| FNI NEWS
Asian Countries' Interest in the Arctic: What Will It
Mean for Norway?
(06.07.2012) Will Asia's
Arctic ascent affect Norway's ability to pursue its policies in the High North?
A new, major research project looks into the Arctic policies of China, Japan,
South Korea and India.
Norway's ability to defend national interests
is challenged as steadily more governments and companies eye opportunities in
the High North. Melting ice, new transport routes and strong demand for energy
and other mineral resources are main drivers.
Asian players are rapidly
becoming part of the puzzle, in line with their conspicuous rise to global
power. China is key, and its resource-motivated power manifestations are also
important drivers of Arctic strategies of countries like Korea, Japan and
Will Asia accept or challenge the current Arctic
A new major 3-year research project coordinated by the
Fridtjof Nansen Institute (FNI) will map and analyze the activities, policies
and decision-making processes of these four countries towards the Arctic region
in the fields of security, energy, shipping and research.
question will be whether the promotion of these Asian states' interests in the
Arctic will take a primarily cooperative form, or whether we will see
challenges to the existing Arctic governance system, with the UN Law of the Sea
Convention as the basic framework, supplemented by regulations established by
the Arctic coastal states or emerging under international
FNI Director Leiv
Lunde plays a key coordinating role in the project.
project is one of the first, major efforts to address Asian aspirations in the
Arctic, and places Norway firmly on the global map in regard to this question.
Two of FNI's long-standing research areas are Arctic cooperation and Chinese
environmental politics, and it feels very natural for us to combine these two
competence areas for this project," Lunde says.
In cooperation with the Norwegian Institute for
Defence Studies (IFS) and partners in each of the Asian countries in question,
the issues to be studied by the FNI include the following:
||What will climate change mean for economic and
political activities in the Arctic?
||Why and how will China and other Asian countries
act to gain access to resources and transport routes in the Arctic? What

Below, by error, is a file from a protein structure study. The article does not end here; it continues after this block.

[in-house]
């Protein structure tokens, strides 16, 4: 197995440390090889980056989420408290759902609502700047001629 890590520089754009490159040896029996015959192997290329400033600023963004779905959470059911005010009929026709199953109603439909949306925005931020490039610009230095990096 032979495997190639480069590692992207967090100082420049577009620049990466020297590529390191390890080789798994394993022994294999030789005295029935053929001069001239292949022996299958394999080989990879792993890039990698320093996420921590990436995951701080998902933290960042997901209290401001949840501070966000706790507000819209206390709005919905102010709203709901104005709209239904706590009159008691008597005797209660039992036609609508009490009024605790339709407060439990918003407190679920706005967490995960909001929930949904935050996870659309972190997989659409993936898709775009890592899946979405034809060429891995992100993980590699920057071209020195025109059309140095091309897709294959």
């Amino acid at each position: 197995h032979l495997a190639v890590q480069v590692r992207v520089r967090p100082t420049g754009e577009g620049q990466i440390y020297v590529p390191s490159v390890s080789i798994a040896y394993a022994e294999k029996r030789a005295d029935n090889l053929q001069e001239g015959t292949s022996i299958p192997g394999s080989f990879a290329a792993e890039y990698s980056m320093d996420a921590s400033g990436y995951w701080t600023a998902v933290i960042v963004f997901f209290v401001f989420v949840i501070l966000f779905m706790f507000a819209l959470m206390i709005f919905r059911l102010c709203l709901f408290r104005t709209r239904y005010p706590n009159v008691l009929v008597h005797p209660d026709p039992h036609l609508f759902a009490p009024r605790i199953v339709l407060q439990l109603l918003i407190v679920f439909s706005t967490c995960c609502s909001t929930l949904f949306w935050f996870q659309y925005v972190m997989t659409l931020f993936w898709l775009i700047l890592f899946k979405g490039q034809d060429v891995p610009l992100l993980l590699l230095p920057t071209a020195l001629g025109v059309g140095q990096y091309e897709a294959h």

interests do these countries see in the Arctic, how strong are they and how
important actors will the Asian countries become in the coming decade?
||Why is an Arctic sea route the Northeast
Passage so attractive for countries in Northeast Asia, and to what
degree may Asian shipping and energy interests contribute to intensify the
opening of the route?
||What does Asia's fast growing interest for the
Arctic mean for the political and military security balance in the High North?
How will and should Russia and other Arctic states (including Norway) handle
Asia's march towards the North?
||How will the fight over Arctic resources influence
the relationship between the major powers Russia and China, and how will this
relationship influence Norwegian interests?
||How will China and other Asian countries seek to
influence the Arctic Council, the UN Law of the Sea Convention and
organizations such as the International Maritime Organization (IMO)?
||What will Asia's entry into the Arctic mean for
Norwegian interests political, economic, military, energy-wise and in
relation to environment and climate? How should Norway handle Asian aspirations
for a clearer presence in the High North and for participation in the Arctic
The project is funded by the Research Council of
|The Fridtjof Nansen Institute (FNI) is an
independent foundation engaged in research on international environmental,
energy, and resource management politics.
The Institute maintains a
multi-disciplinary approach, with main emphasis on political science,
economics, and international law.